The people whose lives continue to be defined by her almost 10 years after her death
Elizabeth Emanuel, co-designer with David Emanuel of Diana's wedding dress
After 26 years, it is the thing I'm most known for. Making Diana's wedding dress - and I'm sure I speak for David as well - changed our lives completely. I often wonder what it would have been like had we not done that dress. We have been asked a couple of times to recreate it but we would never, ever do that. We wouldn't want to because we knew her during the Eighties, when she was developing her style. It was quite interesting and, for us, it was fantastic to be a part of that.
I've now got a new evening wear and bridal wear studio called The Art Of Being. I've been dressing Charlize Theron,Liz Hurley, Daryl Hannah and Joan Collins in "dress-up" clothes - there's a lot of glitz and glamour. We've been in business under the new name for two years - I sadly lost the right to design under my own name. We are about to do a collection with a department store and we are flying out to LA to dress somebody famous for the Emmy awards. Only three people work in our studio but we hope to grow. Things are getting quite buzzy and exciting.
I have always loved fashion and it's what I've always wanted to do, but there is no doubt that Diana's wedding dress has been a very important part of my life. All over the world, no matter what I've ever done, I will always be "Di's Designer". It can be frustrating, but I can't get over the fact that it was an honour for us to get that commission. I'll never say I wish it had been otherwise. I don't mind if that's what I'll always be known as, even though I've done lots of different things.
Ingrid Seward, editor-in-chief of Majesty magazine since 1983
I spent the morning with Diana at Kensington Palace shortly before she died and I felt that she was a champion for women, because she experienced what a lot of women all over the world have - a divorce, an unfaithful husband, eating disorders.
I think there are a lot of unanswered questions because Diana said different things to different people. And she was different things to different people - I think that's what makes her endlessly fascinating. It's a puzzle and we're looking for the parts that will make it fit but we're never going to find them. That's why it's such an enduring industry.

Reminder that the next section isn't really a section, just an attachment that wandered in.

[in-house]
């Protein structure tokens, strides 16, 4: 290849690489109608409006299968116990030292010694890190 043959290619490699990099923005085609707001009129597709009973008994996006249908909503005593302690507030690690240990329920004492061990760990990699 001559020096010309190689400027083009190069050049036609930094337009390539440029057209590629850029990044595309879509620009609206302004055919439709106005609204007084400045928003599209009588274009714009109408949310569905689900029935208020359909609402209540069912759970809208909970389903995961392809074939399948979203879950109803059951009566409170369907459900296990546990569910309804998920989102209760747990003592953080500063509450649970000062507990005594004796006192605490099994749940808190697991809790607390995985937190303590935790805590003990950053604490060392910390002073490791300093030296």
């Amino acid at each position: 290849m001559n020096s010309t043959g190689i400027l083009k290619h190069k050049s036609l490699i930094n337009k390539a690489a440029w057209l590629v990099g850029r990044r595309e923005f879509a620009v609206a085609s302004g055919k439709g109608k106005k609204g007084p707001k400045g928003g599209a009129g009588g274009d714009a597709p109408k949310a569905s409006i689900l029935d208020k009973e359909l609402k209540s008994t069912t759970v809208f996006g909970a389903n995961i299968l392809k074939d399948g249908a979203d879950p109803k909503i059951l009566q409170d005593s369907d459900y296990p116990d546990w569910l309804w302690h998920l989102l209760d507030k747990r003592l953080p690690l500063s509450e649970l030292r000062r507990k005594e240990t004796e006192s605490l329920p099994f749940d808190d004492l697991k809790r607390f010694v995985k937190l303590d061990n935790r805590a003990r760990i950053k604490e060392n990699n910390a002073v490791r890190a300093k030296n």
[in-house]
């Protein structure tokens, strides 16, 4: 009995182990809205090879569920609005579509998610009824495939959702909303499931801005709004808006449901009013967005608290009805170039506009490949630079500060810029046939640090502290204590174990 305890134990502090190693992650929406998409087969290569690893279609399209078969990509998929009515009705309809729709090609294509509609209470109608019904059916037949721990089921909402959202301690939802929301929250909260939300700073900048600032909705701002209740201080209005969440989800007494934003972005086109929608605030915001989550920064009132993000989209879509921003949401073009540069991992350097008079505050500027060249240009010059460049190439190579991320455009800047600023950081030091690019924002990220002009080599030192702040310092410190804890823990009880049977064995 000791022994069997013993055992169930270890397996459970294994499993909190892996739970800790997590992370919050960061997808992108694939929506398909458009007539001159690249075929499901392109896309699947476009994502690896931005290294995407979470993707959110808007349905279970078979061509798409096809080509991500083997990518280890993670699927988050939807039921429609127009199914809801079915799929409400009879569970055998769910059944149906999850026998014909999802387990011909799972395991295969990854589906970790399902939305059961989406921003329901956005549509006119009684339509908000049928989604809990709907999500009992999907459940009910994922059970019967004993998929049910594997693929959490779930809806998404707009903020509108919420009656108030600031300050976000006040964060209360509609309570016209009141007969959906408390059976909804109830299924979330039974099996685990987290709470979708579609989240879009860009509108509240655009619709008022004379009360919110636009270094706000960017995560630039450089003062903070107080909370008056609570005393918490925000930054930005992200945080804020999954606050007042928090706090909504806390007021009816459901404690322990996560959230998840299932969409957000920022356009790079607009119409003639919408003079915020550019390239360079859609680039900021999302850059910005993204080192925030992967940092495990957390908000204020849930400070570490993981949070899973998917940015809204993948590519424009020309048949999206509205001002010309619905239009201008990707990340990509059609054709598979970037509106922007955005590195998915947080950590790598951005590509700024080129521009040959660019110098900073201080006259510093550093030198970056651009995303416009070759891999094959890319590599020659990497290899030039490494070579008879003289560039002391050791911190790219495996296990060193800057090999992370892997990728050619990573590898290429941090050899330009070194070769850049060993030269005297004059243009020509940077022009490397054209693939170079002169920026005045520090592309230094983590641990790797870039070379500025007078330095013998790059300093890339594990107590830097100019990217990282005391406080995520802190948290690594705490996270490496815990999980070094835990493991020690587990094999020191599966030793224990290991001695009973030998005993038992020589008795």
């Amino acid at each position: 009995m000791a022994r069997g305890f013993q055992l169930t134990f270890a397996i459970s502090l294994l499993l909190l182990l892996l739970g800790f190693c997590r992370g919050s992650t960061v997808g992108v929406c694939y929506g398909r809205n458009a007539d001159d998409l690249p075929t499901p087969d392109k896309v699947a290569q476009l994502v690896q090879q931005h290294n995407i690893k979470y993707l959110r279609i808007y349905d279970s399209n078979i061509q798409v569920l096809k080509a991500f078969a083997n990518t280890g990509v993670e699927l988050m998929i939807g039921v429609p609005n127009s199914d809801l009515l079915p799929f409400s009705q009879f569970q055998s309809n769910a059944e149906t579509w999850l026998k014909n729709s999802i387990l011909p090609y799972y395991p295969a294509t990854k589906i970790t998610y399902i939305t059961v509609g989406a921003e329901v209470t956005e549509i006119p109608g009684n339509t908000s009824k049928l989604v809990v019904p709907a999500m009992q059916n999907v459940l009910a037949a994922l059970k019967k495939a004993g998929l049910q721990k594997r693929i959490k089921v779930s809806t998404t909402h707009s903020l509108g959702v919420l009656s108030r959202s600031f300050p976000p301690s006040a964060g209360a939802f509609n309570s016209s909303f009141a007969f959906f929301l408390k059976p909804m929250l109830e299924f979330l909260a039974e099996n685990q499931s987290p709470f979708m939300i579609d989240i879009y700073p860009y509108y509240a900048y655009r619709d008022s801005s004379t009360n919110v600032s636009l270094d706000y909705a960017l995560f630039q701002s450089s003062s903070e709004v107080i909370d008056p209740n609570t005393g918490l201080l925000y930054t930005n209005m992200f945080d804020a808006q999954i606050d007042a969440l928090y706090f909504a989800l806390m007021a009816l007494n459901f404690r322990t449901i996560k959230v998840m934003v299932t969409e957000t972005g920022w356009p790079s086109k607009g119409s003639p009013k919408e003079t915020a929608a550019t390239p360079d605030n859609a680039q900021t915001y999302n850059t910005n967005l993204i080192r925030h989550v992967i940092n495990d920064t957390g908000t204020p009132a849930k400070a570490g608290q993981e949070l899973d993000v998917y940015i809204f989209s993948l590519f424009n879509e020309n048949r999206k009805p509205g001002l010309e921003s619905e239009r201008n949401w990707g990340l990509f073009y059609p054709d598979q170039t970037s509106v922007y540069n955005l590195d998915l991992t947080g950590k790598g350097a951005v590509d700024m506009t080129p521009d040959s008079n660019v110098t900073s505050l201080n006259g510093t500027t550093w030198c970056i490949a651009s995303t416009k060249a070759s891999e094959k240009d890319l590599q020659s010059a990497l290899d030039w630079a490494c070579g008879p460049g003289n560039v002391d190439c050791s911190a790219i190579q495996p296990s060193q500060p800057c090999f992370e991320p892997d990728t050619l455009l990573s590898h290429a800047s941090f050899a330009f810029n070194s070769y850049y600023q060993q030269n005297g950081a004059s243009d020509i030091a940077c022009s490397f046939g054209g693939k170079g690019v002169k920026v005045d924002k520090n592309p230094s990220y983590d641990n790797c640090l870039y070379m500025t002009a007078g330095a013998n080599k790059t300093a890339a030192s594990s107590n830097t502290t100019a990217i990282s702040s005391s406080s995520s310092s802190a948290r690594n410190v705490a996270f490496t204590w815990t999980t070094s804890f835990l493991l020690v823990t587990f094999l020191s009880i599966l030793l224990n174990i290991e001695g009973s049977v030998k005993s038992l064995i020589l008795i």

It doesn't really make any difference to our sales if we put her on the cover because we're a specialist magazine, people are inclined to buy it anyway. We've done a "special" which came out in April, and is going to be on sale for the rest of the year, but we've done an anniversary issue too - but that one isn't totally Diana. We don't do a great deal about Diana unless there's a big story. You can't just keep inventing things, because it does irritate our readers - I can tell that from their letters.
A lot of people are still interested in Diana, but others think, let her rest. I think Mohamed Al Fayed is really determined to prove it was more than what it was. I don't think he'll get that, but he's got the wherewithal to keep pursuing it.
Margaret Funnell, co-founder of The Diana Circle, is a retired British Telecom employee who lives in Brighton
The Diana Circle UK was founded at our second visit to Kensington Palace in 1999. The purpose of the group is to keep Diana's memory alive and to make sure that she's given her proper place in the annals of history. We have to make sure she's not swept under the carpet and forgotten as some people would like her to be.
The founders are myself and my husband Vic, and Jo and Ken Dobson, who live in Gloucester. We have 80 members in the UK, but there are Diana Circles in Canada, France, USA, Australia. We keep in touch by email and some of Diana Circle USA are coming over for the anniversary to join us at Kensington Palace. We usually just have a few prayers said, but this year we're going to have music and sing Diana's favourite hymn, "I Vow to thee My Country ". We've had the order of service printed out for us and all the members have a copy in their handbags by now. We write to the Queen, to Mrs Parker-Bowles, to Charles whenever we feel we need to, like this business of Camilla going to the official memorial service. We have written to her and said, "Please Ma'am, this cannot be." We have written to Camilla herself saying, "You are the last person that should be there at a memorial service for Diana, I am sure you know why, it is inappropriate on this auspicious occasion". I try not to be rude or offensive. I said, " You certainly did not love her or care about her otherwise you wouldn't be where you are today." We just have to let her know.